You Are the Smartest Person You Have Ever Met
Leaders get to the corner office because they believe in their abilities to lead and achieve the desired results for their companies. However, there’s a big distinction between confidence and cockiness. While good leaders need to have conviction in their beliefs, I have observed leaders who are such egomaniacs that nobody—not one of their officers, professional advisors, mentors, or corporate directors—can tell them that they are wrong about anything without being thrown under the bus.
Over time, these demented leaders whittle down their group of advisors and officers to those who have been handpicked to be their rubber stamps, or are retained because they are too weak to form their own opinions. Note this exchange between Mr. Burns and his assistant, Smithers:
Burns: Smithers, I’ve been thinking. Is it wrong to cheat to win a million-dollar bet?
Smithers: Yes, sir.
Burns: Let me rephrase that. Is it wrong if I cheat to win a million-dollar bet?
Smithers: No, sir. Who would you like killed?
Leaders who foster this kind of environment are doomed to fail because they are not making decisions based on the realities that exist, but on the reality they want to see.
You Have Never Made a Mistake
When things go wrong, it’s always somebody else’s fault: your employees’, your advisers’, your directors’, even your spouse’s. You cannot take responsibility for anything that goes awry, and your way is the only way. I call this being Mr. or Ms. Teflon, because nothing sticks to you.
A healthy company, however, has a corporate culture of encouraging and listening to all ideas and solutions. A while back, I came across an article highlighting an organizational-theory study from the 1980s in which the researchers studied NASA’s findings on the human factors involved in airline accidents.
NASA researchers put existing cockpit crews (pilot, copilot, and navigator) in flight simulators and tested how they responded during the 30 to 45 seconds after the first sign of a potential accident. The stereotypical take-charge, ego-driven pilots who acted immediately on their own gut instincts made the wrong decisions far more often than the more open, inclusive pilots who asked their crews for input before making a decision.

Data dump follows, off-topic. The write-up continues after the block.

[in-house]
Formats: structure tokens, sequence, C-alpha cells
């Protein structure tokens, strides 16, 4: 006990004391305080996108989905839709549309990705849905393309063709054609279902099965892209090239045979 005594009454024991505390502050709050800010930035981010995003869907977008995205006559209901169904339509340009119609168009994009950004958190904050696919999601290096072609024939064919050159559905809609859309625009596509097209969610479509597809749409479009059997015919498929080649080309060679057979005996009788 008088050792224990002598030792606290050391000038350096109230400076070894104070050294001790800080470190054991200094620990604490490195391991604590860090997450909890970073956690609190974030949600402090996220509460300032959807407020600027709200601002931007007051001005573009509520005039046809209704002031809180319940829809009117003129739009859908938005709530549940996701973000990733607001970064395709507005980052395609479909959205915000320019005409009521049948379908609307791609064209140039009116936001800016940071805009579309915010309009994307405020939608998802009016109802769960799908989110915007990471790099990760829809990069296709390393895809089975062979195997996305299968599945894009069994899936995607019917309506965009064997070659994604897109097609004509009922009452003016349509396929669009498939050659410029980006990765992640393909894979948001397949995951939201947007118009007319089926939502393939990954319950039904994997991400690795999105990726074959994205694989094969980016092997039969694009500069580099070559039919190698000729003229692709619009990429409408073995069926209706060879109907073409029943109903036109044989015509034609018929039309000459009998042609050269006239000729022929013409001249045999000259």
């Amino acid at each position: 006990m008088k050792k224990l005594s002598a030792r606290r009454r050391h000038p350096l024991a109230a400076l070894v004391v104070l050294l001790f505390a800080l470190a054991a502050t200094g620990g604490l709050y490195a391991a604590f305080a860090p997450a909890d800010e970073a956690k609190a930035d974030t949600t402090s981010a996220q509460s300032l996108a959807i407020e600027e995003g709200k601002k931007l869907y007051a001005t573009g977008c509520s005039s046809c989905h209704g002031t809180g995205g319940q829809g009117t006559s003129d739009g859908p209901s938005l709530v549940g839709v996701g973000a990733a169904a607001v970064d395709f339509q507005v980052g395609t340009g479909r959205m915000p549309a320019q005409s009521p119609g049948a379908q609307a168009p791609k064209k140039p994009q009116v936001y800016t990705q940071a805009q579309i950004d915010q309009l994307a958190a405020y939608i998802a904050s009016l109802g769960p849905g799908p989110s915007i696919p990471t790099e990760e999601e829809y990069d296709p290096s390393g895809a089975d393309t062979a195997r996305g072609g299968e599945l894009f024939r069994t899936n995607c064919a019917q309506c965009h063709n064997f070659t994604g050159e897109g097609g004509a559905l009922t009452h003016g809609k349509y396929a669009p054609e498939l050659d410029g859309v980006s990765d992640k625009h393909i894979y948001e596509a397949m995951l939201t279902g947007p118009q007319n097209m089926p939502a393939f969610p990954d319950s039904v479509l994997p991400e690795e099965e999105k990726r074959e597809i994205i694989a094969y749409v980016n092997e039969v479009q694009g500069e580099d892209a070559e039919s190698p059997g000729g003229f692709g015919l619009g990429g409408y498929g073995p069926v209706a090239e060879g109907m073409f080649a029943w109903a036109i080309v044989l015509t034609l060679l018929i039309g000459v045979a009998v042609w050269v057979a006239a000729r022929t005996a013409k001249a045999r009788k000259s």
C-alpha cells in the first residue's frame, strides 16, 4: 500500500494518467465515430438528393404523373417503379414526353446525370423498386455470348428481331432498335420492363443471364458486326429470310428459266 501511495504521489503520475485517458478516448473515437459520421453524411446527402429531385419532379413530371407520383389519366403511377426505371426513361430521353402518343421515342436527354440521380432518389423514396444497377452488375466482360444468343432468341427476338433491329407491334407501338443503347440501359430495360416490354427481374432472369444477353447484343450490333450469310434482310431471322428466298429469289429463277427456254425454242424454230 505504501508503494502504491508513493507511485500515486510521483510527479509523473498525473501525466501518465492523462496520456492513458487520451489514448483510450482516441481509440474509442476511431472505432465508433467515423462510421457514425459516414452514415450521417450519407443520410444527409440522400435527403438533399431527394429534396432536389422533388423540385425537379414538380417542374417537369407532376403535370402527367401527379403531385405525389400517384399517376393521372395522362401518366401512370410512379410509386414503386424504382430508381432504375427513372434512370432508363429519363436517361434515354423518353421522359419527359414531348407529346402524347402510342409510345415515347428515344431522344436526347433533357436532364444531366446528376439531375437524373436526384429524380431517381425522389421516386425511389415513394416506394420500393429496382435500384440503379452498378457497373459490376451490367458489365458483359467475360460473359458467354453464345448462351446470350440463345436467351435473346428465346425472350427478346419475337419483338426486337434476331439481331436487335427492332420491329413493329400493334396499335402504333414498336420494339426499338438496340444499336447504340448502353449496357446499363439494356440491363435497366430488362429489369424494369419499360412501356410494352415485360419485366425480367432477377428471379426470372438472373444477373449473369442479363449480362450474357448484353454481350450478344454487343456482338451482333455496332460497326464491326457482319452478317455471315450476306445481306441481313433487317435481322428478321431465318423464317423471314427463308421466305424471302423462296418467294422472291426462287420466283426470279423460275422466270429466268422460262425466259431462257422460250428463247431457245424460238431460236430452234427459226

Going deeper, the organizational researchers discovered that the pilots’ style of interacting with their crews also determined whether crew members would offer essential information during a crisis. The pilots who made more right choices encouraged open communication with their copilots and navigators.
You Enjoy Intimidating Others
I’ve observed ego-driven leaders, supposedly adults, who threw pencils, yelled and screamed, walked out of the room in a huff, and shouted foul and irrational things that a normal, mature human being would never say—in short, acted like a two-year-old throwing a tantrum.
If that sounds familiar—well, Dr. Mark has a news flash for you! These antics are your way of masking your own insecurities and incompetencies. My experience is that leaders with these characteristics are simply scared to death on the inside, and the obnoxious behavior is a faÃ§ade, an attempt at self-protection. You don’t like your own self-image, so the external image of being a successful, powerful person becomes all consuming—and eventually drives your business into the ground.
If the egomaniac shoe fits and you can admit that some of these descriptions sound familiar, you’ve taken the first step toward recognizing that you have a problem. Don’t waste any time getting some professional help before it’s too late for yourself, the business you lead, and all the people affected by your business.
Best of luck to you,